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    • Thanks for stopping by John…always good to get dissenting opinions.

      I am notorious for not wanting to know anything about authors – if it’s not in the book I am really not interested – but the downside of this is sometimes missing out on interesting motivations for stories/characters taking a particular turn such as what you’ve described here about Millar. That is interesting…but I’m still going to go out of my way to avoid learning about authors’ personal lives/opinions etc

      On the issue of whether or not I was too harsh about Thelma I’m prepared to concede some ground…the notion that the portrayal was about obsession – any obsession really – and how problematic that could be was not something I had considered. Though it wasn’t just Thelma that bothered me when I was thinking about the book’s general depiction of women…the ex-wife was a tired character trope too, and there’s an (unnecessary) passage involving a spinster teacher (her words) that grated too. Possibly…probably…all very normal for the time but that doesn’t make it any more palatable.

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  7. Brian Busby says:

    An Air That Kills is my favourite Millar, perhaps in part because it was the one that really got me hooked on her work. (The first I read was Fire Will Freeze, which all these years later remains the one novel I don’t think much of… or about.)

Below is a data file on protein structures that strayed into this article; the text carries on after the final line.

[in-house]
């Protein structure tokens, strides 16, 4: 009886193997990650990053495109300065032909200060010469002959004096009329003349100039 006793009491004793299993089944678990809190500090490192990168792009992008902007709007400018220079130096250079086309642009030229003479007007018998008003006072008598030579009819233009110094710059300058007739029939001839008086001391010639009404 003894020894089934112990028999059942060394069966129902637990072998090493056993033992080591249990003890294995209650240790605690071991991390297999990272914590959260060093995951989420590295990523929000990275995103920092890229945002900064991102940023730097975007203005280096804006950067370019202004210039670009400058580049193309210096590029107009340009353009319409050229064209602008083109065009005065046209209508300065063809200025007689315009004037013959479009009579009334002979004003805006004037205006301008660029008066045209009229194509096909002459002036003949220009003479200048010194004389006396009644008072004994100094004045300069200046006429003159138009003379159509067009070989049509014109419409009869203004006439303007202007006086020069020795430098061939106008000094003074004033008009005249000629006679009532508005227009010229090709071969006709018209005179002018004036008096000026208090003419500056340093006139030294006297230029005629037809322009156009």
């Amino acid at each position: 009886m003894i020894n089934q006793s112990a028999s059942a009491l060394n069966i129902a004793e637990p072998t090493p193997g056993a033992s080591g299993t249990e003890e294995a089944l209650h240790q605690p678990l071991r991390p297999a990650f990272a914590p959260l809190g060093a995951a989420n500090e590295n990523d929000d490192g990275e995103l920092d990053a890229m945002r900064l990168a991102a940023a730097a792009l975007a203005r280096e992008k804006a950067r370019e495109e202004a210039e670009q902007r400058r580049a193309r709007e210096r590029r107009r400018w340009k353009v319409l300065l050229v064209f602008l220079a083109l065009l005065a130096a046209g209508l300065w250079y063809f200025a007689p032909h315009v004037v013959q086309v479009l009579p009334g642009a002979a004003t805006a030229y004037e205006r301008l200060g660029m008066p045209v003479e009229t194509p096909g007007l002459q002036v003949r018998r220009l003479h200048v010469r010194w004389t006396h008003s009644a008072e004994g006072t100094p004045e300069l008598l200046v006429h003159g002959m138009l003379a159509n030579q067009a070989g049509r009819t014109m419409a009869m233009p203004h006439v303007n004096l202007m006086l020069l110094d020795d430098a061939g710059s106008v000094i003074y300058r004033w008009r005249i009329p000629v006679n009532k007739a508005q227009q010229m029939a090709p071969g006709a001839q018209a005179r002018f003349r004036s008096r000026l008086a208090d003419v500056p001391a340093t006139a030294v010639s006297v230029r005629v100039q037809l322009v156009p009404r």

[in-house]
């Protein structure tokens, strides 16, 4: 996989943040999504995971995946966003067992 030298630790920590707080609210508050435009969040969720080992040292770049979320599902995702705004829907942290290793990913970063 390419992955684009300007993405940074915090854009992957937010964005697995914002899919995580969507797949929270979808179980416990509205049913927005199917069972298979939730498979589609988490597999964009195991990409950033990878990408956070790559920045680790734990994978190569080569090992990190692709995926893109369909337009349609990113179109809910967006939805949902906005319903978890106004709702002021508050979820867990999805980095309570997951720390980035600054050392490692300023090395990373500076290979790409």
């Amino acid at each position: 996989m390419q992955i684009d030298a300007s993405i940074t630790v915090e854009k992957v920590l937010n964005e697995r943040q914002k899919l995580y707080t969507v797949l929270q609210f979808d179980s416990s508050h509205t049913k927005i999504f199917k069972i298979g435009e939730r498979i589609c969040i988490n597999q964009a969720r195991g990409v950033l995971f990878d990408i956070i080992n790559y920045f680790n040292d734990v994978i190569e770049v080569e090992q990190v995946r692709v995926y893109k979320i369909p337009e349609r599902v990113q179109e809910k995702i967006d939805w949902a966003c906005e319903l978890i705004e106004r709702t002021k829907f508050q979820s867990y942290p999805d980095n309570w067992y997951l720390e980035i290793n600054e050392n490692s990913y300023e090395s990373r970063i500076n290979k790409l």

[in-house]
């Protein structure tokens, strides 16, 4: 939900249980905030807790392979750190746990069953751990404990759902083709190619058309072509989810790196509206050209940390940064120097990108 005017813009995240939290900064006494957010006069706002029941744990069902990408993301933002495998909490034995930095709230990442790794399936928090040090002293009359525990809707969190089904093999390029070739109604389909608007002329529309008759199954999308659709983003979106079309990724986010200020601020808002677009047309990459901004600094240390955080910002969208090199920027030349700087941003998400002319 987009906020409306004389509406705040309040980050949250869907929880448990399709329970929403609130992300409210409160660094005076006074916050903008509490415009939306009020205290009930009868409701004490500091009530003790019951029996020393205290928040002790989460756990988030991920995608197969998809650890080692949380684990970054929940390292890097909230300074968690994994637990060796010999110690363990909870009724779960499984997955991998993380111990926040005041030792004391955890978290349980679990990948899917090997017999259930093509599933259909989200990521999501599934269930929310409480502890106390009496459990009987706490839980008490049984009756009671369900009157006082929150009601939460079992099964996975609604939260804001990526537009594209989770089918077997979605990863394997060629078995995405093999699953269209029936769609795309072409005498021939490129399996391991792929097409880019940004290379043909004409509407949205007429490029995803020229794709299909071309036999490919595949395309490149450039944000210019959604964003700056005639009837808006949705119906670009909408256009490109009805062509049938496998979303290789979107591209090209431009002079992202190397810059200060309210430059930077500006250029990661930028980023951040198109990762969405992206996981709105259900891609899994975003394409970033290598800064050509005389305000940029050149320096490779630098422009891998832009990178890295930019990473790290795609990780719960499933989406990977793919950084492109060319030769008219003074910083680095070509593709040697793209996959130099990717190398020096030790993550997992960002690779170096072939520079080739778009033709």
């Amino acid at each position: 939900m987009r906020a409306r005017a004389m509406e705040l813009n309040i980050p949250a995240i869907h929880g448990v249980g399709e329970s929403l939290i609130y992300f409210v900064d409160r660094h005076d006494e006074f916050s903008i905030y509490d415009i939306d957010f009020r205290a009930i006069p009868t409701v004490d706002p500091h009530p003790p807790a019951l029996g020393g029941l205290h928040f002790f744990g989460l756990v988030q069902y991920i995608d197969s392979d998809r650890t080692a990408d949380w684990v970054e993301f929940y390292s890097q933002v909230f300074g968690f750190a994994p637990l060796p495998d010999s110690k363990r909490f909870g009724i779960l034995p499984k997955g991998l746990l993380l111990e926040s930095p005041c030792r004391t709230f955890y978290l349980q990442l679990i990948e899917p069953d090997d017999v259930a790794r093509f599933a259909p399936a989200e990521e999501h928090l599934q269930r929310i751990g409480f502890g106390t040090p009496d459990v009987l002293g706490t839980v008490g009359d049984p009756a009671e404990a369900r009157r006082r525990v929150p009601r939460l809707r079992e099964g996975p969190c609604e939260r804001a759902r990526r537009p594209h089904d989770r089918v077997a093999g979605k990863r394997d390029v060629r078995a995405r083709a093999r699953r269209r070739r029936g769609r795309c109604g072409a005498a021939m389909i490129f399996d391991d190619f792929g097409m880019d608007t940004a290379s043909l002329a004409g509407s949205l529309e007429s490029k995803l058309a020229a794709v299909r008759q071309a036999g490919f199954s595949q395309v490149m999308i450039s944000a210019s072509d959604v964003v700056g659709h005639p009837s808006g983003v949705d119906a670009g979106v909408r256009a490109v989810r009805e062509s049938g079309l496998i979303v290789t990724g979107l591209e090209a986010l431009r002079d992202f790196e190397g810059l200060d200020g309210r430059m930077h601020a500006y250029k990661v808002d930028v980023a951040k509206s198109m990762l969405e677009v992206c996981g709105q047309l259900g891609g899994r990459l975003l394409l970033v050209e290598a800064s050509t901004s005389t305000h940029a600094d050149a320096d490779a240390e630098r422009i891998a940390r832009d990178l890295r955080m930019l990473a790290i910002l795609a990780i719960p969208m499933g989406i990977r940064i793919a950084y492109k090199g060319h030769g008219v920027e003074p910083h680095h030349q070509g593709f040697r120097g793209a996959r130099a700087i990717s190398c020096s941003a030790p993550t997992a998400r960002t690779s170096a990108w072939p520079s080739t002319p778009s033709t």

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    • tracybham says:

      I am sorry to hear that you did not care for Fire will Freeze. I have that one (unread) and I love the cover (woman in fur coat with rifle). I will still give it a try, of course.

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      • Brian Busby says:

        I know that cover, Tracy! The very same edition I own. It may not surprise you to know that the scene depicted doesn’t feature in the novel. But then there is no floating body in An Air That Kills either.

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  8. icewineanne says:

    Thanks for the interesting review. I don’t recall reading any MM in the past, think i’ll add her to my TBR list 😀

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  9. Terry Hickman says:

    First-time commenter here; I enjoy browsing all you wonderful mystery bloggers’ sites and adding to my already miles-long TBR list. Anyway – I was born in 1950 in Middle America and I can tell you, that was the 50s. Horribly stifling for women. Just awful. And they did it to each other, too. Of course there were free-thinkers but knowledge of another way to live didn’t seep down to ordinary people much. Also remember 1957 was only about 12 years after WWII and all those male GIs were still trying to adjust to post-war conditions – which included their wimmenfolk many of whom had had “real” jobs while the men were away to war. It was deemed necessary for the post-war society to grind women back down into their “traditional” status ASAP to accommodate the returning soldiers’ and sailors’ need to be The Man of The House.